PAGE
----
Hurricane Dorian, now a Category 4 storm, continues to pound the island of Grand Bahama with powerful winds and massive amounts of rainfall. When it finally crawls past the Bahamas, one of the key questions is: Where will Dorian make landfall in the United States, if at all?
Plenty of eyes are trained on this massive storm, with sustained winds having died down a bit from earlier this morning — as of 11 a.m. it was packing 155 mph (250 km/h) max sustained winds. The National Hurricane Center (part of the National Weather Service) issued hurricane warnings for the east coast of Florida northward to the Flagler/Volusia county line.
Though forecasters don't expect the storm will hit Florida directly, that's still a possibility.
"Right now, the forecast is the most likely scenario," said Joel Cline, a meteorologist with the National Weather Service (NWS). That forecast puts Dorian on track to just miss the east coast of Florida, moving northward toward Georgia. Then, the powerful cyclone is expected to inch "very, very close to, if not make landfall in South Carolina or North Carolina," Cline told Live Science.
"That being said, there's a reason we use a cone, because it is a degree of uncertainty," he said, referring to the areas to the right and left of the storm's most likely track.
"There could be a landfall in Florida, [but] we don't see that as a likely scenario at this time," he added.
As of 11 a.m. ET, Dorian was moving westward at about 1 mph (2 km/h) and is situated some 110 miles (180 kilometers) east of West Palm Beach, Florida.
The storm's path has been tricky to predict, as an "atmospheric steering wheel" that was nudging Dorian northward weakened. That weakening is also the reason Hurricane Dorian is inching so slowly over the Bahamas.
"Now, there's a trough of low pressure coming along, starting to bring it toward the north/northwest and parallel [to] the coast," Cline explained.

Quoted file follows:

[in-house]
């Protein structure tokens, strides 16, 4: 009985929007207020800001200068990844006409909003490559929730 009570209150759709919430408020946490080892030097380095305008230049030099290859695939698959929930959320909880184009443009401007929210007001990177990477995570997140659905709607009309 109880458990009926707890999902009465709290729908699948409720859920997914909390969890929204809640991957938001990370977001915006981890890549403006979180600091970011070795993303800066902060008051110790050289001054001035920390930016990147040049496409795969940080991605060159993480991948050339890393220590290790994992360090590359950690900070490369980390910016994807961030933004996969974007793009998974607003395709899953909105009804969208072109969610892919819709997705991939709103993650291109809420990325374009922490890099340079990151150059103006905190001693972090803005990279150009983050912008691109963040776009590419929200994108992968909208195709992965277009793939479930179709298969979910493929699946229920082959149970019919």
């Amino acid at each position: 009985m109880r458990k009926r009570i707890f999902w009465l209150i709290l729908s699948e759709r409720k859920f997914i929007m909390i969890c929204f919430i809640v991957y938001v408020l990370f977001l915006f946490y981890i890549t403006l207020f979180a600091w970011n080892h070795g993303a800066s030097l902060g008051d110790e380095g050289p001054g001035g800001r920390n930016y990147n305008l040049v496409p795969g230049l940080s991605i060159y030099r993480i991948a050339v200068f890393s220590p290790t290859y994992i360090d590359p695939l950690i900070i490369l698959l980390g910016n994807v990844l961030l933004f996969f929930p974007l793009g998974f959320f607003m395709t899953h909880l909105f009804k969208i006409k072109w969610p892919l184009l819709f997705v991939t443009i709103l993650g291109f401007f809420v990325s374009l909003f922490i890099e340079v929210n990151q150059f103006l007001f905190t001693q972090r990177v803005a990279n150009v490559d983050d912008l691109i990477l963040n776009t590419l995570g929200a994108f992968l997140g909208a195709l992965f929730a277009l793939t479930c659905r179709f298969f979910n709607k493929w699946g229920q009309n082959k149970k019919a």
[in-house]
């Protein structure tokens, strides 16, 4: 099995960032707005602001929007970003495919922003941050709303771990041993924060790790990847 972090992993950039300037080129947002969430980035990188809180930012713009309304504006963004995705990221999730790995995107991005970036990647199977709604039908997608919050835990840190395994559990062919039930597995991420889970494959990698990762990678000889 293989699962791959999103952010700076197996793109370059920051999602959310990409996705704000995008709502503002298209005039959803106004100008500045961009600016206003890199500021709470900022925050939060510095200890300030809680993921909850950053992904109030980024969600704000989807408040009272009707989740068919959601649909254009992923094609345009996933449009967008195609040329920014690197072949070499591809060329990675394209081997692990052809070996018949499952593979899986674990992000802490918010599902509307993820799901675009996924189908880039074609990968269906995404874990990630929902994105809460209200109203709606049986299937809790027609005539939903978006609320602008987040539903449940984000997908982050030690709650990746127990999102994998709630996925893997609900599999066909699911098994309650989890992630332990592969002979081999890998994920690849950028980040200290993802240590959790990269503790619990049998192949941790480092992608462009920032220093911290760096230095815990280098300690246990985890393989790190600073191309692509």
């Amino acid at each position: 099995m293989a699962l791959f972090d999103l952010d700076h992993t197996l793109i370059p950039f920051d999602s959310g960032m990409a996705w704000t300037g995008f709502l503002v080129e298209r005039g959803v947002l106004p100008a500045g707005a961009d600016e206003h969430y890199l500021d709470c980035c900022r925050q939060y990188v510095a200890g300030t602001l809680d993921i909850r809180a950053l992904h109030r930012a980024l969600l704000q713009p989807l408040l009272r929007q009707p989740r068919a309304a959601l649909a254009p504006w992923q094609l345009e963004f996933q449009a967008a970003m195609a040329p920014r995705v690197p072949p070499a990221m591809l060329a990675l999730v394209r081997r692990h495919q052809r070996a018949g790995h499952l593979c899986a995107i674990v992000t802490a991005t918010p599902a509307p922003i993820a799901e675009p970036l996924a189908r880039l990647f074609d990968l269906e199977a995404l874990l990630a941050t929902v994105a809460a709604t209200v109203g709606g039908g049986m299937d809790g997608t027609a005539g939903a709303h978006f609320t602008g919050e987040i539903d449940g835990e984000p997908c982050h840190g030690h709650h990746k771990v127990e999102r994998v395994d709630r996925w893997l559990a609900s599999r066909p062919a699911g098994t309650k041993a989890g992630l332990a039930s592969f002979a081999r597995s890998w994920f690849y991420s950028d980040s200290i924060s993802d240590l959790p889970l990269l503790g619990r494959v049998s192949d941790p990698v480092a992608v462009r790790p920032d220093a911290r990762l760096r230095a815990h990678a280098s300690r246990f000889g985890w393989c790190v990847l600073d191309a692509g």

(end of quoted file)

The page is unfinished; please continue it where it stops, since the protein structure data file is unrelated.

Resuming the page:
That low-pressure system is moving down from the Great Lakes region and is expected to intercept and bump Dorian northward late today and Tuesday, Lance Wood, an NWS meteorologist told Live Science yesterday.
The timing of that interception — and the resulting turn northward — is key to whether (and where) Dorian will make U.S. landfall.
"The turn would have to happen much later than we anticipate for it to move over Florida," Cline said.
As for what else could impact Dorian's path, Cline said there are all kinds of factors, including other tropical systems developing throughout the Atlantic Ocean that could interact with Dorian.
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Originally published on Live Science.
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Jeanna served as editor-in-chief of Live Science. Previously, she was an assistant editor at Scholastic's Science World magazine. Jeanna has an English degree from Salisbury University, a master's degree in biogeochemistry and environmental sciences from the University of Maryland, and a graduate science journalism degree from New York University. She has worked as a biologist in Florida, where she monitored wetlands and did field surveys for endangered species. She also received an ocean sciences journalism fellowship from Woods Hole Oceanographic Institution.